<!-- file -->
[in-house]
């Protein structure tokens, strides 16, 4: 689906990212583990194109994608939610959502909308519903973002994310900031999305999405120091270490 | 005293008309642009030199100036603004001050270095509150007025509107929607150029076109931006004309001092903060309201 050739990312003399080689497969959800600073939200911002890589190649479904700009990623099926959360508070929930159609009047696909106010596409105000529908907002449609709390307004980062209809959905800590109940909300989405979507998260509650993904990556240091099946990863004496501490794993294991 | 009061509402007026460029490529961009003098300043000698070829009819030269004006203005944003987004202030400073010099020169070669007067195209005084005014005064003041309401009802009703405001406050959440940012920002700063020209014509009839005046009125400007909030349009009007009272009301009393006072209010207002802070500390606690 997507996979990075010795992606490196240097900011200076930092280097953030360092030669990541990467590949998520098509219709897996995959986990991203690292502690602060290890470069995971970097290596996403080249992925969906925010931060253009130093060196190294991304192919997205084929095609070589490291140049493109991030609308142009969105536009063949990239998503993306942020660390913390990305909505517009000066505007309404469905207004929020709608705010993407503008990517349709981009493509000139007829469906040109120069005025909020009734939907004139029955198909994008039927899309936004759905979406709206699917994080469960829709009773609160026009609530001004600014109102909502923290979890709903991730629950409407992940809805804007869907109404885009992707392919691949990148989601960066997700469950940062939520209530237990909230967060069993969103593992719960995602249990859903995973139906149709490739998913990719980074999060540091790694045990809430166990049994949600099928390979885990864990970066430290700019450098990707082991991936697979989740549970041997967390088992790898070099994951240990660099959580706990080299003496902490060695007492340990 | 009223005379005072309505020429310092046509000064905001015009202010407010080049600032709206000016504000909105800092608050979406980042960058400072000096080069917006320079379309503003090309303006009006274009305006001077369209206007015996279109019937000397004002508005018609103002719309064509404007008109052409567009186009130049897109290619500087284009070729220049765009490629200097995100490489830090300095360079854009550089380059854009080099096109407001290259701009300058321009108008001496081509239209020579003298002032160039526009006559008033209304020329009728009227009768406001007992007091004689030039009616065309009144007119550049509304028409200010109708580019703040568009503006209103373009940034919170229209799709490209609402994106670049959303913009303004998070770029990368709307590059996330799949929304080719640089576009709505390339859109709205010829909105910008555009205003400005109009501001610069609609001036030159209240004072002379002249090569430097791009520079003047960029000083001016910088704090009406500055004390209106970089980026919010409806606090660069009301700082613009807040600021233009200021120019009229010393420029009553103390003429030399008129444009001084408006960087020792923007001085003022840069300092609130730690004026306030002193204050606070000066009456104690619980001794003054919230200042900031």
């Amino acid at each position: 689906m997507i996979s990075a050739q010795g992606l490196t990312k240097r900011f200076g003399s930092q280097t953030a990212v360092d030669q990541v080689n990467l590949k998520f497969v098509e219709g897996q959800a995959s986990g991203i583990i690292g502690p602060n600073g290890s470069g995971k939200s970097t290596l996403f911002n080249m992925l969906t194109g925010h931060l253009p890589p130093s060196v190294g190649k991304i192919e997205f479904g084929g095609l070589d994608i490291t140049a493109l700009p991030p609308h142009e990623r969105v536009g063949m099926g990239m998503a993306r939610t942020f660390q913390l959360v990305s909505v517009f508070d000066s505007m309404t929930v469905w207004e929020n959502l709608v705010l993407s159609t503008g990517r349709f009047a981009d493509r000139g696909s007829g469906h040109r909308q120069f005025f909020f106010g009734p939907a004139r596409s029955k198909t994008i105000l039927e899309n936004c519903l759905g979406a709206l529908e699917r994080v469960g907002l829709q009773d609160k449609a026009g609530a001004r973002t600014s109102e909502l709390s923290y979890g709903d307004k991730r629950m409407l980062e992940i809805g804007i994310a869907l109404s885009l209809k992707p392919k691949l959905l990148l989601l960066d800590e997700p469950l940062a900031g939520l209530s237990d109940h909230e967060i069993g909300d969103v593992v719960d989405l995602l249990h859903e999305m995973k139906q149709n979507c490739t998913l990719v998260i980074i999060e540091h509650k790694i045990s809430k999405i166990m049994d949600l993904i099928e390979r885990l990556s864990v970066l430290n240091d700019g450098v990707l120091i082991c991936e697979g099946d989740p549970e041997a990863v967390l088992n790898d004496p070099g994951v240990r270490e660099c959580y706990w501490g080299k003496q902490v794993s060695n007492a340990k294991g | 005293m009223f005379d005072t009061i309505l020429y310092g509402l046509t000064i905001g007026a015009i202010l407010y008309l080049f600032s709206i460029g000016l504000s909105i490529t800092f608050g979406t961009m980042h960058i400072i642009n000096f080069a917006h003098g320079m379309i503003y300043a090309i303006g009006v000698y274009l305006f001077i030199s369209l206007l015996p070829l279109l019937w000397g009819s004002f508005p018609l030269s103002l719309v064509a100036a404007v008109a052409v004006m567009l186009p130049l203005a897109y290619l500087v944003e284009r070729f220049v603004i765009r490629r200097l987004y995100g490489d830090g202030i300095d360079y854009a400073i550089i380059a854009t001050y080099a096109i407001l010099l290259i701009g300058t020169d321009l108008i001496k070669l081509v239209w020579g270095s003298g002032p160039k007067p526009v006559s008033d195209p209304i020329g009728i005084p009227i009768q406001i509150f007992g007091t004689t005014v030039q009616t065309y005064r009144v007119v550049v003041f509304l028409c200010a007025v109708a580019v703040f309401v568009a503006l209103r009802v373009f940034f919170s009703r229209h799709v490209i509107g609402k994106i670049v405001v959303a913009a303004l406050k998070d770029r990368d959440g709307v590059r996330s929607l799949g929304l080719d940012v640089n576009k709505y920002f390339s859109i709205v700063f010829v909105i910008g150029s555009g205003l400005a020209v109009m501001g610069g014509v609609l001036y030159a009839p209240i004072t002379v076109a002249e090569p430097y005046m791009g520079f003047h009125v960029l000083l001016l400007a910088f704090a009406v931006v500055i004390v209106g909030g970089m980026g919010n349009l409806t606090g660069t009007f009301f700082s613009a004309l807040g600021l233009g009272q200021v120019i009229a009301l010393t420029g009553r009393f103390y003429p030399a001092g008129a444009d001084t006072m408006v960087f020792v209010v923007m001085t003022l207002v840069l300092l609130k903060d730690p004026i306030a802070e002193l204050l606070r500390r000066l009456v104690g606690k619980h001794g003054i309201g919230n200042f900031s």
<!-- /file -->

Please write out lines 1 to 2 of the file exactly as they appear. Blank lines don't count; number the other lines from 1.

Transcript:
[in-house]
């Protein structure tokens, strides 16, 4: 689906990212583990194109994608939610959502909308519903973002994310900031999305999405120091270490 | 005293008309642009030199100036603004001050270095509150007025509107929607150029076109931006004309001092903060309201 050739990312003399080689497969959800600073939200911002890589190649479904700009990623099926959360508070929930159609009047696909106010596409105000529908907002449609709390307004980062209809959905800590109940909300989405979507998260509650993904990556240091099946990863004496501490794993294991 | 009061509402007026460029490529961009003098300043000698070829009819030269004006203005944003987004202030400073010099020169070669007067195209005084005014005064003041309401009802009703405001406050959440940012920002700063020209014509009839005046009125400007909030349009009007009272009301009393006072209010207002802070500390606690 997507996979990075010795992606490196240097900011200076930092280097953030360092030669990541990467590949998520098509219709897996995959986990991203690292502690602060290890470069995971970097290596996403080249992925969906925010931060253009130093060196190294991304192919997205084929095609070589490291140049493109991030609308142009969105536009063949990239998503993306942020660390913390990305909505517009000066505007309404469905207004929020709608705010993407503008990517349709981009493509000139007829469906040109120069005025909020009734939907004139029955198909994008039927899309936004759905979406709206699917994080469960829709009773609160026009609530001004600014109102909502923290979890709903991730629950409407992940809805804007869907109404885009992707392919691949990148989601960066997700469950940062939520209530237990909230967060069993969103593992719960995602249990859903995973139906149709490739998913990719980074999060540091790694045990809430166990049994949600099928390979885990864990970066430290700019450098990707082991991936697979989740549970041997967390088992790898070099994951240990660099959580706990080299003496902490060695007492340990 | 009223005379005072309505020429310092046509000064905001015009202010407010080049600032709206000016504000909105800092608050979406980042960058400072000096080069917006320079379309503003090309303006009006274009305006001077369209206007015996279109019937000397004002508005018609103002719309064509404007008109052409567009186009130049897109290619500087284009070729220049765009490629200097995100490489830090300095360079854009550089380059854009080099096109407001290259701009300058321009108008001496081509239209020579003298002032160039526009006559008033209304020329009728009227009768406001007992007091004689030039009616065309009144007119550049509304028409200010109708580019703040568009503006209103373009940034919170229209799709490209609402994106670049959303913009303004998070770029990368709307590059996330799949929304080719640089576009709505390339859109709205010829909105910008555009205003400005109009501001610069609609001036030159209240004072002379002249090569430097791009520079003047960029000083001016910088704090009406500055004390209106970089980026919010409806606090660069009301700082613009807040600021233009200021120019009229010393420029009553103390003429030399008129444009001084408006960087020792923007001085003022840069300092609130730690004026306030002193204050606070000066009456104690619980001794003054919230200042900031």